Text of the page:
By Jhesset O. Enano | Inquirer.net
Splitting Palawan into three provinces would adversely impact its unique biodiversity and already threatened wildlife, conservationists warned on Tuesday, as the clock ticks nearer the scheduled plebiscite for the island’s proposed division.
The division, they said, would not only open Palawan’s extensive natural resources to potential mismanagement but would allow extractive and destructive industries, such as large-scale mining and plantations, to take root and destroy the rich ecosystems that gave the province its reputation as the country’s “last ecological frontier.”
Environmentalists and members of the One Palawan Movement scored the alleged lack of studies and consultation on the proposed split under Republic Act No. 11259, which was signed by President Duterte in April 2019.
A plebiscite will be held on March 13 to ratify the law dividing Palawan into Palawan del Norte, Palawan del Sur and Palawan Oriental. Voters in the capital Puerto Princesa City will not take part because the law states that it will have its own district representative.
The campaign period for the plebiscite starts on Thursday.
Exploitation, wildlife crime
The forests of Palawan, the largest province in the country in terms of total area of jurisdiction, are home to more than 400 species, several of which are endemic to the Philippines. With more than 5,600 hectares of mangroves, it hosts at least 22 percent of the country’s mangrove cover and leads provinces in fisheries production.
This rich biodiversity is already under threat of exploitation, unabated land conversion and wildlife crime, but the situation may worsen should Palawan be split, said Aldrin Mallari, president of Center for Conservation Innovations.
“Our action—or lack thereof—has been dividing Palawan into three or more parts already,” he said in an online forum on Tuesday. “Dividing Palawan into three provinces will be the last nail in the coffin.”
Splitting Palawan takes away from the central priority of local officials and communities, which is to conserve what is left of the province’s wildlife and their habitats, conservationists said.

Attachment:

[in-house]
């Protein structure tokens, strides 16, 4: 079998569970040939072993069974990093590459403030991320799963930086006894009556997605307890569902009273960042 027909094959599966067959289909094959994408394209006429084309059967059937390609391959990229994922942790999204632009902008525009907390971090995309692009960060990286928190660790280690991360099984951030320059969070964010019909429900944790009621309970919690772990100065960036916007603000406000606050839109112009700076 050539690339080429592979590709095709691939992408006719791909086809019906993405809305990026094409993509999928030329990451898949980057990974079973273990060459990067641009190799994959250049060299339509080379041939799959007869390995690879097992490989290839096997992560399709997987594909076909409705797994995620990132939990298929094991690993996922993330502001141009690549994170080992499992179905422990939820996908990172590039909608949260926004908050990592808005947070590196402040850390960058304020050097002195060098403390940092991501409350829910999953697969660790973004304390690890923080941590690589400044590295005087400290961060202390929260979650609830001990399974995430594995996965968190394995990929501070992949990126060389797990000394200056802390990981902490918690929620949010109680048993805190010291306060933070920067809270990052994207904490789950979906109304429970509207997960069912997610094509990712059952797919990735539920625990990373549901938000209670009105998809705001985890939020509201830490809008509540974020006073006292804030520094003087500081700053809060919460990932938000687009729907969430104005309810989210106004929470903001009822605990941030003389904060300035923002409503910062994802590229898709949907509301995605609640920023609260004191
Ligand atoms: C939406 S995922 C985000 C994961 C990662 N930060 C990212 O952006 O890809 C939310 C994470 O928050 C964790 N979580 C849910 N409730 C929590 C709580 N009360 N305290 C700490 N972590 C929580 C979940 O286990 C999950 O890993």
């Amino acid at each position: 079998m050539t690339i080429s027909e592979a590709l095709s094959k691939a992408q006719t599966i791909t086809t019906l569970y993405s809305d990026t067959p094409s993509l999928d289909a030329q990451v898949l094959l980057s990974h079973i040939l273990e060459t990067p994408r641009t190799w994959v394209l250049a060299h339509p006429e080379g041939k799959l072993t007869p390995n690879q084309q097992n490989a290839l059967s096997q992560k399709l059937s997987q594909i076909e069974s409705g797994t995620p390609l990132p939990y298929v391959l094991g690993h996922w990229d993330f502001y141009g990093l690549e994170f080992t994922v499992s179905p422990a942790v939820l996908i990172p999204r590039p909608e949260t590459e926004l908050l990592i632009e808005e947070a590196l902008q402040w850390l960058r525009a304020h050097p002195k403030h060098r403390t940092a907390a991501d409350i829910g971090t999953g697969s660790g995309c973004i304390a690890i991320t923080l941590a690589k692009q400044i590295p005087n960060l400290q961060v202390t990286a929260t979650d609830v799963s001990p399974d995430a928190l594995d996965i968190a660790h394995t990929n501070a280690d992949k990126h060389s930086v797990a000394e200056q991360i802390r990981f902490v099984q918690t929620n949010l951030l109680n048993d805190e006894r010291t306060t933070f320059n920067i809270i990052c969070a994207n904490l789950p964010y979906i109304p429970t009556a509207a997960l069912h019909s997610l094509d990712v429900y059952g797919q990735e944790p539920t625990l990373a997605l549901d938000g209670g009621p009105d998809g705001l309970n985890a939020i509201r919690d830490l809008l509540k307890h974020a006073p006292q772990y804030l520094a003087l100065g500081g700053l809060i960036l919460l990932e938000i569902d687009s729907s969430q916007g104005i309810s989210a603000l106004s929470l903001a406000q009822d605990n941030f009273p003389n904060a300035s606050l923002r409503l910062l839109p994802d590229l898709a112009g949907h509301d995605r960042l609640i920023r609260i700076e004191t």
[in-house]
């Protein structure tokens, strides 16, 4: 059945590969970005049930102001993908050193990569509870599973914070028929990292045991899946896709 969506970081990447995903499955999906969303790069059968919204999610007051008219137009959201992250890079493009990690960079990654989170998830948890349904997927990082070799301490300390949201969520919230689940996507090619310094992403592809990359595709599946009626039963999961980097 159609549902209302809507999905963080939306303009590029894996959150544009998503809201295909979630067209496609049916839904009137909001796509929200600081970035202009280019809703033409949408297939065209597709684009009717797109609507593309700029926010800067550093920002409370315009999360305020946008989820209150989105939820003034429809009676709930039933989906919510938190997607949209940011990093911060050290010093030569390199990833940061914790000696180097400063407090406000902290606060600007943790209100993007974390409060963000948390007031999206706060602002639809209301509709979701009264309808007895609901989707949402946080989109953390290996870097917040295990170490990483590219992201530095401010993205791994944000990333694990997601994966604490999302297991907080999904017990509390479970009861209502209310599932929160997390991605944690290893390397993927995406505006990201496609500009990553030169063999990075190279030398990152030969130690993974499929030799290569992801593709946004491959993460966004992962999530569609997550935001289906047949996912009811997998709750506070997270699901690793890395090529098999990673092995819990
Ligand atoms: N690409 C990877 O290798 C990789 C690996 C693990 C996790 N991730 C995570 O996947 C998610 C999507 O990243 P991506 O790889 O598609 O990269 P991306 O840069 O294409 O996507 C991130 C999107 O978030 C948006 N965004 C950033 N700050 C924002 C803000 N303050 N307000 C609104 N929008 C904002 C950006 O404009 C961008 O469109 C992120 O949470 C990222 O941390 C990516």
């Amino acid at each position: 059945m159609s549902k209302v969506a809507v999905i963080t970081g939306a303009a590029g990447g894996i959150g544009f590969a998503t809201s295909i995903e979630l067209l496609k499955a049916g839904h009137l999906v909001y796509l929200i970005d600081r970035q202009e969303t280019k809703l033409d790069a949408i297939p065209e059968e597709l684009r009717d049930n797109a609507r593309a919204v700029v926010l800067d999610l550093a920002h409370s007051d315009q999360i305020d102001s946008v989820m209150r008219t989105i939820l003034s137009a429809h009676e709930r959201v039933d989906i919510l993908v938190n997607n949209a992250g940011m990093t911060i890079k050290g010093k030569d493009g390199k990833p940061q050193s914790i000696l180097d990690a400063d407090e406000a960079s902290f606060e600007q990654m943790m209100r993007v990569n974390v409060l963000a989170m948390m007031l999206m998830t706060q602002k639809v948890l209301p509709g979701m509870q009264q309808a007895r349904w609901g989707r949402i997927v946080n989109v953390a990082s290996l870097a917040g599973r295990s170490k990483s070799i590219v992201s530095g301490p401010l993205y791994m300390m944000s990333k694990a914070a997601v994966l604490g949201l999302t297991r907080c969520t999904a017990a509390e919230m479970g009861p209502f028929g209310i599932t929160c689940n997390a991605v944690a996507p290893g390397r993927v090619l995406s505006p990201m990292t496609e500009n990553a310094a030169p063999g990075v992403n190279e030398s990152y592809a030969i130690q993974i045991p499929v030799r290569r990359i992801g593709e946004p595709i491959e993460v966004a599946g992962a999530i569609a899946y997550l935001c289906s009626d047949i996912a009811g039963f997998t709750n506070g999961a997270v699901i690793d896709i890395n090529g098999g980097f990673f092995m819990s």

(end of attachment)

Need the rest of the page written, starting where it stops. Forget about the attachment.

Mallari said the province had been losing 13,323 hectares of forest cover a year. If the trend continues, it may be left only with forests on mountaintops in 30 years and along with that, the extinction of more than half of its unique biodiversity, he said.
“When you divide governance or jurisdiction, you cannot set aside the possibility that some provinces may be better performing than others [in terms of resource management and conservation],” Mallari said. “But ecosystems do not look at political boundaries.”
Grizelda Mayo-Anda, executive director of the Puerto Princesa-based Environmental Legal Assistance Center, challenged the Palawan Council for Sustainable Development (PCSD) and the local officials forming the council to “study first the impact of the proposed division.” PCSD is a unique interdisciplinary body that is tasked with overseeing and implementing the strategic environmental plan for the province alone, which has eight protected areas and several key biodiversity areas.
Instead of dividing the province, the government should focus on empowering local governments to strongly implement wildlife laws and manage their natural resources, Mallari said.
“We need to strengthen the local government, down to the municipal and barangay levels,” he said. “We also need science-driven management where our actions are not driven by political reasons, but by what the science tells us.”
Civil society groups opposing the split said creating more provinces would not necessarily mean growth for Palawan.
Ferdie Blanco of the One Palawan Movement said “laggard” provinces, or those created from political subdivisions, had been reporting higher poverty incidence, citing an unpublished study in provinces in the Davao region.
“In every divided province, there is a laggard province. Even though the internal revenue allotment (IRA) increased, it will not be felt by all,” Blanco said.
But Winston Arzaga, provincial information officer, disputed Blanco’s claim, saying the equal IRA-sharing of the three provinces would help boost the local economy as it would promote new businesses and opportunities.
He said the total IRA of Palawan would increase from 10 percent to 13 percent if the province would be split.
Arzaga said the provincial government’s information and education campaign (IEC) since 2019 had reached all towns and succeeded in explaining the benefits of the split to residents.
“We in provincial government do not stop conducting the IEC. ‘Yong mga tao, mas naliliwanagan na maganda ito para sa atin (The people are becoming more enlightened that this is beneficial for us),” Arzaga said. —WITH A REPORT FROM ROMAR MIRANDA